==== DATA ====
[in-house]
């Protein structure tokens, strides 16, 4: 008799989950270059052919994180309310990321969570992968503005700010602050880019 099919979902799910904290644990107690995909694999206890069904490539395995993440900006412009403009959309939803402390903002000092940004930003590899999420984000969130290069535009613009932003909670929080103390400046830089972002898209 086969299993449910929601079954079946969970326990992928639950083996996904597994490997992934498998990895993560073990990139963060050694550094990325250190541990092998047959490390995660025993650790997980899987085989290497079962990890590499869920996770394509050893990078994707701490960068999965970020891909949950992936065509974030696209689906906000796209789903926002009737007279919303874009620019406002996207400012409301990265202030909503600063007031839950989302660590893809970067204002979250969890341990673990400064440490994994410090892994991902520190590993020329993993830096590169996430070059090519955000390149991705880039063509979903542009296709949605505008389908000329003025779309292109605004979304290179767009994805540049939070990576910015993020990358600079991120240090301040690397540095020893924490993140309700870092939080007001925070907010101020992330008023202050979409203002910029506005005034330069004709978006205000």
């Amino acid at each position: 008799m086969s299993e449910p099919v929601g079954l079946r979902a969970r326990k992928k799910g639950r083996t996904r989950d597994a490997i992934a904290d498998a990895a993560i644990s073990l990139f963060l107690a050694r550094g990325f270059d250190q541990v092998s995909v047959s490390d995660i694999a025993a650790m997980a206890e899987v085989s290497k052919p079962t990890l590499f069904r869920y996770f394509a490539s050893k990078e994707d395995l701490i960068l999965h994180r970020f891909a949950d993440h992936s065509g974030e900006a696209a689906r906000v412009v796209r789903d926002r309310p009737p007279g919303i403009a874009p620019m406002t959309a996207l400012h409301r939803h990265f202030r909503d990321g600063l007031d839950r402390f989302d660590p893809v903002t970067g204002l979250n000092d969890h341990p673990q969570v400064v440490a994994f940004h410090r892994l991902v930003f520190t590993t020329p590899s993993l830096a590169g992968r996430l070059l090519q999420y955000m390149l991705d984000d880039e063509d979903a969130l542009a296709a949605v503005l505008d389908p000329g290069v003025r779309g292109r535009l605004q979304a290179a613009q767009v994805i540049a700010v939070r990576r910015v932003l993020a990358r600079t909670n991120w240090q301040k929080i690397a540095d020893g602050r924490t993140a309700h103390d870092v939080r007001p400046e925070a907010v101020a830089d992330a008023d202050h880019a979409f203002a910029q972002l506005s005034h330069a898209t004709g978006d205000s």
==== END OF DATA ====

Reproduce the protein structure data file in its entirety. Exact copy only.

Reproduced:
[in-house]
């Protein structure tokens, strides 16, 4: 008799989950270059052919994180309310990321969570992968503005700010602050880019 099919979902799910904290644990107690995909694999206890069904490539395995993440900006412009403009959309939803402390903002000092940004930003590899999420984000969130290069535009613009932003909670929080103390400046830089972002898209 086969299993449910929601079954079946969970326990992928639950083996996904597994490997992934498998990895993560073990990139963060050694550094990325250190541990092998047959490390995660025993650790997980899987085989290497079962990890590499869920996770394509050893990078994707701490960068999965970020891909949950992936065509974030696209689906906000796209789903926002009737007279919303874009620019406002996207400012409301990265202030909503600063007031839950989302660590893809970067204002979250969890341990673990400064440490994994410090892994991902520190590993020329993993830096590169996430070059090519955000390149991705880039063509979903542009296709949605505008389908000329003025779309292109605004979304290179767009994805540049939070990576910015993020990358600079991120240090301040690397540095020893924490993140309700870092939080007001925070907010101020992330008023202050979409203002910029506005005034330069004709978006205000």
């Amino acid at each position: 008799m086969s299993e449910p099919v929601g079954l079946r979902a969970r326990k992928k799910g639950r083996t996904r989950d597994a490997i992934a904290d498998a990895a993560i644990s073990l990139f963060l107690a050694r550094g990325f270059d250190q541990v092998s995909v047959s490390d995660i694999a025993a650790m997980a206890e899987v085989s290497k052919p079962t990890l590499f069904r869920y996770f394509a490539s050893k990078e994707d395995l701490i960068l999965h994180r970020f891909a949950d993440h992936s065509g974030e900006a696209a689906r906000v412009v796209r789903d926002r309310p009737p007279g919303i403009a874009p620019m406002t959309a996207l400012h409301r939803h990265f202030r909503d990321g600063l007031d839950r402390f989302d660590p893809v903002t970067g204002l979250n000092d969890h341990p673990q969570v400064v440490a994994f940004h410090r892994l991902v930003f520190t590993t020329p590899s993993l830096a590169g992968r996430l070059l090519q999420y955000m390149l991705d984000d880039e063509d979903a969130l542009a296709a949605v503005l505008d389908p000329g290069v003025r779309g292109r535009l605004q979304a290179a613009q767009v994805i540049a700010v939070r990576r910015v932003l993020a990358r600079t909670n991120w240090q301040k929080i690397a540095d020893g602050r924490t993140a309700h103390d870092v939080r007001p400046e925070a907010v101020a830089d992330a008023d202050h880019a979409f203002a910029q972002l506005s005034h330069a898209t004709g978006d205000s």